What I Talk About When I Talk About A Denture

The Future of Dental Implants

Bone Graft


Written by:
Stephen Bermudez Almonte, DMD
PDA Executive Secretary
PDA Information Committee Chairman

Originally Published in:
PDA Explorer No. 33 Vol. 11 May-AUgust 2010 Page 7

To say that Dental Implants is becoming a fast trend in the world of Dentistry is really an understatement. The Science of replacing not just the coronal portion of a tooth has long been the thrust of every human being in the history of mankind. In fact, being the second oldest discipline in dentistry, second only to surgery-extraction, which dates back to the time of the ancient Chinese, man has continually searched for a replacement of his or her teeth. The discovery of titanium as a viable material with excellent biocompatibility to human tissue has certainly led to a series of studies and researches that brought about a revolution to know more about dental implants.

Today, we have now established a lot of surgical and prosthodontic protocols that has standardized the way we manipulate dental implants and maximized its use on our patients. Long term studies and observations have already been proven and have been generally accepted already. The numerous books on Dental Implants, Guided Bone Regeneration, Bone Grafts, Journals and the development of machines such as the Dental CT Scans is a testimony on how far we have already gone.

The idea that only those who practice surgery can place implants is also slowly diminishing. It is for a fact that all General Practitioners should have a good grasp on what this not so new discovery is and how it can both benefit the patients and dentists as well. Simply put, it should already be a part of the STANDARD OF CARE in all Dental Office. In fact, it should already be a part of Dental Curriculum in Dental Colleges. It would be very sad to know that a General Practitioner would miss out on an information that is simply sweeping the world even as this article is written. Each day, a new technology emerges that is why it is important to understand at least the concept of Dental Implants.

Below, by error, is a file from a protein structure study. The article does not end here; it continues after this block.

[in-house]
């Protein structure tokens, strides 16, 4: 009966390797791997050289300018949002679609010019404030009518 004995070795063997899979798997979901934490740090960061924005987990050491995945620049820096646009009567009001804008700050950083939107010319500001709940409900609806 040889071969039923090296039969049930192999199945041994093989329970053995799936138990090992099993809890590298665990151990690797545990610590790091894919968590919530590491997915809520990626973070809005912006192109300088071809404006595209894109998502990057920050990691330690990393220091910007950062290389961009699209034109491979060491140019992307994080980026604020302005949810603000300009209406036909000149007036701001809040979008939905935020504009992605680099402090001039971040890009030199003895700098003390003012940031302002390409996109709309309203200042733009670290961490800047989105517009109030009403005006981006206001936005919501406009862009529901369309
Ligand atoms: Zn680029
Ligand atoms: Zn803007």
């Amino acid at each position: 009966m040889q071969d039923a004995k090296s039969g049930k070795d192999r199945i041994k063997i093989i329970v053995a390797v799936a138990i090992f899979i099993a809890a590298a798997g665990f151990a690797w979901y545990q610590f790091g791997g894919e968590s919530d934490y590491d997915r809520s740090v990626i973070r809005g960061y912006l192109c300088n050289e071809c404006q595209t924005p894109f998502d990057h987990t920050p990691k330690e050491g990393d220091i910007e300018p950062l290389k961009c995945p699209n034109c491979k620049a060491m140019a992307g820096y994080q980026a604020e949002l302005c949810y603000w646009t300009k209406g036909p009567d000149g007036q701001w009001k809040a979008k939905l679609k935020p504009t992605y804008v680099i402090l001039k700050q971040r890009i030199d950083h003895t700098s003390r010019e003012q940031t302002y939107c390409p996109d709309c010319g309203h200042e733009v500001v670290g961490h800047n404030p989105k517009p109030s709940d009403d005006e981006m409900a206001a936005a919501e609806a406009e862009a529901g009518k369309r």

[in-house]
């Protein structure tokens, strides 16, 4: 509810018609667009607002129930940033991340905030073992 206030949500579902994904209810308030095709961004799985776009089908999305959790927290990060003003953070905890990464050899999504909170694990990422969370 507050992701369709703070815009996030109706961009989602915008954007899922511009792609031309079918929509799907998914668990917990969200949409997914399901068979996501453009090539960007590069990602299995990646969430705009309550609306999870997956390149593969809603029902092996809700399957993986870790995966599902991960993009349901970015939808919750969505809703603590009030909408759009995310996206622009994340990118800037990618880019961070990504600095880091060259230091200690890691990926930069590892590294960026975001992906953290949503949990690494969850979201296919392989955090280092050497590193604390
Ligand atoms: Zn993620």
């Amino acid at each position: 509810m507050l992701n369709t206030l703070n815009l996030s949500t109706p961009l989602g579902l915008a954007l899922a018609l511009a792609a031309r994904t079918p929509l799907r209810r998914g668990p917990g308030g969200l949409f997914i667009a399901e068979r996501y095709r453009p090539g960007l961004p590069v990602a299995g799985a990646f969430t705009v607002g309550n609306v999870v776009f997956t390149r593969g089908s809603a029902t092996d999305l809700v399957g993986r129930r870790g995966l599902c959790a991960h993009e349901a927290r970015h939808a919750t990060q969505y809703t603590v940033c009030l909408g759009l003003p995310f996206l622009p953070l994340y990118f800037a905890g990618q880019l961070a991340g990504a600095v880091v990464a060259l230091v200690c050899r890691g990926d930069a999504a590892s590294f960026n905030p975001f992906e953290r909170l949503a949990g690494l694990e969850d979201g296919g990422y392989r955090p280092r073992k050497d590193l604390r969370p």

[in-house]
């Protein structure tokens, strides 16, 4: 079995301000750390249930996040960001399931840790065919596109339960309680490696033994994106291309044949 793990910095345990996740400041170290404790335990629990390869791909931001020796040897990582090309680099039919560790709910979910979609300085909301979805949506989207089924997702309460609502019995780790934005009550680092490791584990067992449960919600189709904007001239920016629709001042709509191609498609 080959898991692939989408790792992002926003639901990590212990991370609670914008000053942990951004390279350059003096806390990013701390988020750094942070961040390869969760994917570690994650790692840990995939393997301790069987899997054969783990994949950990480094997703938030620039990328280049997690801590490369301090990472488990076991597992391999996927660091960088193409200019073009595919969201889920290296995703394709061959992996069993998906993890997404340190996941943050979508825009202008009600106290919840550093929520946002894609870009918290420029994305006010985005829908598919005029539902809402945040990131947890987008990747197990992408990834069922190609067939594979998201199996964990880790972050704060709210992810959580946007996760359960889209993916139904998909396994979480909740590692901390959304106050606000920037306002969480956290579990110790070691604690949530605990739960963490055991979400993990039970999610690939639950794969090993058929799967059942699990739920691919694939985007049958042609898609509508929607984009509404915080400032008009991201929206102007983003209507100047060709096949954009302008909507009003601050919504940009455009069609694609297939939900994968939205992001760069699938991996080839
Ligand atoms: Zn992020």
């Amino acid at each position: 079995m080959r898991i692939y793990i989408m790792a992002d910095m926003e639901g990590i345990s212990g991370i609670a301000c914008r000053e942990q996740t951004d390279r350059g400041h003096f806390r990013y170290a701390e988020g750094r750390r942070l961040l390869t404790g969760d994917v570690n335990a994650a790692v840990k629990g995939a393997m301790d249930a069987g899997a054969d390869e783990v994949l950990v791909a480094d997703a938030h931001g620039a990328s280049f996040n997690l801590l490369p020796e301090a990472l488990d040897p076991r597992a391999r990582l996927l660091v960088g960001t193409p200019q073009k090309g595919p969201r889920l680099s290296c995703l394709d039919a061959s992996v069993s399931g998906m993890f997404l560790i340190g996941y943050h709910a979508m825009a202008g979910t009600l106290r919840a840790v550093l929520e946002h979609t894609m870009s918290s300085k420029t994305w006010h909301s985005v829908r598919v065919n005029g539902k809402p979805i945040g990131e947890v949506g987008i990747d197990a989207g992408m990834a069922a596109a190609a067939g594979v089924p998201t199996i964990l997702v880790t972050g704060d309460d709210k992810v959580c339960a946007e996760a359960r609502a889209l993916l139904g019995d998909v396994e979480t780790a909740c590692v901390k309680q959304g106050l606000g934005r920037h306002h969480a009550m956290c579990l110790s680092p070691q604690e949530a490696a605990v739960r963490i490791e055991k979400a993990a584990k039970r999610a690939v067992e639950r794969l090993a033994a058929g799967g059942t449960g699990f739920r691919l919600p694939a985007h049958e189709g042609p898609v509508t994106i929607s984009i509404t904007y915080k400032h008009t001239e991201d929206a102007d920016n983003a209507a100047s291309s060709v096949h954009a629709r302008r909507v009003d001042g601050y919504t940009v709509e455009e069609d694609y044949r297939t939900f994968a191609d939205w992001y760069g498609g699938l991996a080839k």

Much of the researches today stems from the idea of reducing the time of osseointegration. Normally a patient has to wait for at least 3-4 months on a lower arch and 6-7 months before loading the implants. Much so for those that has undergone grafting procedures especially if the graft is not autogenous in nature. Researchers have dwelt on reducing the inconvenience on the part of the patient and the clinician by targeting either to improve the surface of the implant or developing new techniques for faster bone and soft tissue healing. As far as tissue healing is concern, the PRP or Protein Rich Plasma system would seem to be the most promising of them all. It is in fact already used not just in Dental Medicine but also in other Medical fields as well, like Dermatology, Plastic Surgery and Sports Medicine similar to what Tiger Woods has for his left knee and achilles.

The next generation of this treatment procedure actually sounds more promising. PRF or Platelet Rich Fibrin Glue is fast becoming a viable product as a Graft Membrane. The whole concept is actually simple to understand, the more natural the source of the graft and the membrane, you get better healing adhesion, soft tissue healing with less inflammation, and lesser pain and discomfort on the part of the patient. What seems to be the downside from this would be the financial aspect of the treatment which would definitely increase the responsibility on the patient. But with proper patient education, the whole concept could be understood and hence accepted by the patient.

Another potential study which unfortunately is only in its preliminary part is to develop a synthetic graft material that also has excellent biocompatibility next to an autogenous bone graft. This would hopefully minimize tissue morbidity on the donor area and give more time to the clinician. The best benefit for the patient of course is the decreased cost of the materials and procedure involved.

Surgical Implant Placement has also evolved with the use of dental CT Scans. The ability to process and manipulate data from a Dental CT Scan through a workstation has helped clinicians dramatically in locating the perfect spot for implants. Avoiding anatomical landmarks such as the Inferior Alveolar Nerve for the Mandible and the Maxillary Sinus for the upper posterior teeth before rely on the use of Panoramic, Periapical and other type of radiographic diagnostic tools. Today, the use of three-dimensional imaging systems and a radiographic stent has helped clinicians configure the implant in both length and diameter for a specific place in the jaw.

The use of piezotome or piezo surgery in implant dentistry particularly in harvesting bone grafts and and during sinus lifting procedure has also helped ease the clinician’s surgical approach. Preserving the soft tissue while cutting through bone has helped a lot in lessening the morbidity of both the donor and recipient site of the graft.

Implant Dentistry has certainly evolved throughout the years. This giant leap caused by many researches and findings have contributed to the advancement of this discipline in Dental Medicine.

One Response to “The Future of Dental Implants”

  1. Shawn says:

    Hi, great article! I’m doing some research into the area of edentulism and dentures, and looking for some research on incident rate etc. Can you point me in the right direction?

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